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No Waiver of Parents’ Recovery for Mold Injury

A family suing for injuries to their two children from exposure to mold from a leaking skylight when they were house-sitting for defendants, cannot recover through the children’s suit any medical expenses associated with their alleged mold exposure, says a Charlottesville U.S. District Court.

Defendants had left the home and moved to Florida, where they currently reside. Under the parties’ agreement, in exchange for rent-free occupancy, plaintiffs would pay the utilities, provide security by their presence and advise defendants of any problems that might arise with the residence, according to plaintiffs’ complaint. Plaintiffs allege they informed defendant owners about the leaking skylight, but defendants failed to have repairs made. Plaintiffs seek $500,000 in damages.

Plaintiffs brought two separate but closely related actions for damages in state court, which were removed to this court and consolidated.

Plaintiffs’ suit is not barred by the statute of limitations. They filed their original complaints in state court on Aug. 15, 2003. An order of nonsuit was entered June 15, 2009. Plaintiffs recommenced their actions in circuit court in November 2009. The statute of limitations was tolled by the commencement of the nonsuited action in 2003, and plaintiffs had six months after the June15, 2009 nonsuit to recommence the action, which they did.

In the alternative, plaintiffs argue that under Moses v. Akers, 122 S.E. 2d 864 (Va. 1961), plaintiffs are barred from recovering any medical expenses associated with their alleged mold exposure. Defendants argue that only plaintiffs’ parents, and not the infant plaintiffs themselves, had the ability under the law to recover medical expenses from the outset.

Plaintiffs contend the parents impliedly waived their right of recovery in favor of their infant children. Their argument proceeds from the procedural history of the case, and reasons that since the parents did not seek to recover for the children’s medical expenses in their – the parents’ – own cases, they have impliedly waived their right to recovery in accordance with Moses. Virginia law, however does not support such a finding.

Despite the parents’ filing of separate lawsuits that did not include a claim for their children’s medical expenses, plaintiffs have not demonstrated that their parents clearly and convincingly waived their ability to recover those expenses. I find plaintiffs’ parents have not impliedly waived their right to recover medical expenses.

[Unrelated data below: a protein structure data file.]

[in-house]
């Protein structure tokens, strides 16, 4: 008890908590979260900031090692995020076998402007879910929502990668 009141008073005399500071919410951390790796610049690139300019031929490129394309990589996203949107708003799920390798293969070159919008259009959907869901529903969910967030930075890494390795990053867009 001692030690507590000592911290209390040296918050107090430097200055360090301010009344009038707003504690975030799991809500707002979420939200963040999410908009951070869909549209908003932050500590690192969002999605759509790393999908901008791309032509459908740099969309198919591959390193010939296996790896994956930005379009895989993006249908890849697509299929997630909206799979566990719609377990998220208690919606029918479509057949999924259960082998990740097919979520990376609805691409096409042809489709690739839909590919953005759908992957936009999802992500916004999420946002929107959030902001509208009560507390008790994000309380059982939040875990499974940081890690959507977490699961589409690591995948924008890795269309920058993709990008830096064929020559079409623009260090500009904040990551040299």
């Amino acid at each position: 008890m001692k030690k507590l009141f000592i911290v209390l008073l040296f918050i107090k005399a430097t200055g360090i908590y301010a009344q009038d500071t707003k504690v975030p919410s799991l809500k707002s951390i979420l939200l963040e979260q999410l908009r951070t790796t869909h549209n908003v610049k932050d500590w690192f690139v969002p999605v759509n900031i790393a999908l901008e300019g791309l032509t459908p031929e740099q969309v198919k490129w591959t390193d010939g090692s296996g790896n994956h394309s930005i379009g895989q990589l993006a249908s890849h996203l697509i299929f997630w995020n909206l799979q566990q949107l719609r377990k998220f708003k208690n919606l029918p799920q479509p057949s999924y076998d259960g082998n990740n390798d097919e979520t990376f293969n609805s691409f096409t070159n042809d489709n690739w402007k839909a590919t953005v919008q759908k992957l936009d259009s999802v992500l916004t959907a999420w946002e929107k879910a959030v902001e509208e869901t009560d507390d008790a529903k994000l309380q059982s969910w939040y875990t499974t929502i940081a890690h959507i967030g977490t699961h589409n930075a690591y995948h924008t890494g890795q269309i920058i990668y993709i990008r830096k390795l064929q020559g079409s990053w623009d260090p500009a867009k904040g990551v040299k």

Plaintiffs’ mother averred that defendants’ claim that she did not waive the right to recover medical expenses incurred by the children was “untrue.” Defendants argue the mother was unable to waive the right to recovery through the affidavit because that right to recovery had already been lost. Defendants argue plaintiffs’ parents lost the ability to recover medical expenses when the parents’ claim was dismissed with prejudice at the state court level.

I need not decide whether res judicata bars plaintiffs’ parents from now expressly waiving their purported right to recover medical expenses, because the mother filed the affidavit in her name only. The father has filed no companion affidavit and the mother’s affidavit does not purport to waive the father’s right of recovery.

A waiver of a right to recovery must be express and by both parents, unless it is shown that only one parent is responsible for the children’s medical bills. Plaintiffs have made no suggestion the mother is singularly responsible for plaintiffs’ medical bills, or that she has the authority to unilaterally waive husband’s right to recovery. I find that plaintiffs’ parents have not expressly waived their right to recovery, if any such right existed.

Although the statute of limitations does not bar plaintiffs’ claims for medical expenses, such claims are barred because plaintiffs’ parents have neither expressly nor impliedly waived the right to recovery that vested with them, and not with the children.

Partial summary judgment for defendants.

Kristensen v. Spotnitz (Moon) No. 3:09cv00084, Sept. 26, 2011; USDC at Charlottesville, Va. VLW 011-3-511, 9 pp.

VLW 011-3-511

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